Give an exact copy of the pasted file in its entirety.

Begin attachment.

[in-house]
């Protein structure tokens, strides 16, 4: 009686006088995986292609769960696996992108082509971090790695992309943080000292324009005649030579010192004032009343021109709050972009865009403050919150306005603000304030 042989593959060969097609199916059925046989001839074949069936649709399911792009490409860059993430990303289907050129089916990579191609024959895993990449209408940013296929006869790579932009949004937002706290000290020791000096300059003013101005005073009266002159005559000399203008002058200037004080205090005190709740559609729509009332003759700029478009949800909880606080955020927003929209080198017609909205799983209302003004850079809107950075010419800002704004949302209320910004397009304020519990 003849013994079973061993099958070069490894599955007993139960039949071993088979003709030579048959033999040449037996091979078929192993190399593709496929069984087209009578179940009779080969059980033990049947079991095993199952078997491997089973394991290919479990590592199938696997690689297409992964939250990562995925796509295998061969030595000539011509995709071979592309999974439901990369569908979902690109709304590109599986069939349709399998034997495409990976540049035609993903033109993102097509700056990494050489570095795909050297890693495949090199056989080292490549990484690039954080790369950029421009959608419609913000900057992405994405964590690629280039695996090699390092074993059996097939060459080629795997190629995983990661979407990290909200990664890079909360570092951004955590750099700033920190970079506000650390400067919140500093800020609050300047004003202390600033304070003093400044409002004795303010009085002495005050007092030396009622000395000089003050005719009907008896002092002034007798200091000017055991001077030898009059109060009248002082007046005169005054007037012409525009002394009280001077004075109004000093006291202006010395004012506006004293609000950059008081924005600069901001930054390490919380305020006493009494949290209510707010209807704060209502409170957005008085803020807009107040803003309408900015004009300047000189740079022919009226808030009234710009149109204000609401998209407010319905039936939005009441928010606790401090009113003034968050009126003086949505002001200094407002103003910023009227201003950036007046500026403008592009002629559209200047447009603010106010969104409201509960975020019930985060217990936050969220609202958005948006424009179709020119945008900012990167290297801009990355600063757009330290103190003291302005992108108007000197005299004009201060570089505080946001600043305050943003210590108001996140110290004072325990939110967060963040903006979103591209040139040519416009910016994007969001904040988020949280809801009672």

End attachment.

[in-house]
């Protein structure tokens, strides 16, 4: 009686006088995986292609769960696996992108082509971090790695992309943080000292324009005649030579010192004032009343021109709050972009865009403050919150306005603000304030 042989593959060969097609199916059925046989001839074949069936649709399911792009490409860059993430990303289907050129089916990579191609024959895993990449209408940013296929006869790579932009949004937002706290000290020791000096300059003013101005005073009266002159005559000399203008002058200037004080205090005190709740559609729509009332003759700029478009949800909880606080955020927003929209080198017609909205799983209302003004850079809107950075010419800002704004949302209320910004397009304020519990 003849013994079973061993099958070069490894599955007993139960039949071993088979003709030579048959033999040449037996091979078929192993190399593709496929069984087209009578179940009779080969059980033990049947079991095993199952078997491997089973394991290919479990590592199938696997690689297409992964939250990562995925796509295998061969030595000539011509995709071979592309999974439901990369569908979902690109709304590109599986069939349709399998034997495409990976540049035609993903033109993102097509700056990494050489570095795909050297890693495949090199056989080292490549990484690039954080790369950029421009959608419609913000900057992405994405964590690629280039695996090699390092074993059996097939060459080629795997190629995983990661979407990290909200990664890079909360570092951004955590750099700033920190970079506000650390400067919140500093800020609050300047004003202390600033304070003093400044409002004795303010009085002495005050007092030396009622000395000089003050005719009907008896002092002034007798200091000017055991001077030898009059109060009248002082007046005169005054007037012409525009002394009280001077004075109004000093006291202006010395004012506006004293609000950059008081924005600069901001930054390490919380305020006493009494949290209510707010209807704060209502409170957005008085803020807009107040803003309408900015004009300047000189740079022919009226808030009234710009149109204000609401998209407010319905039936939005009441928010606790401090009113003034968050009126003086949505002001200094407002103003910023009227201003950036007046500026403008592009002629559209200047447009603010106010969104409201509960975020019930985060217990936050969220609202958005948006424009179709020119945008900012990167290297801009990355600063757009330290103190003291302005992108108007000197005299004009201060570089505080946001600043305050943003210590108001996140110290004072325990939110967060963040903006979103591209040139040519416009910016994007969001904040988020949280809801009672």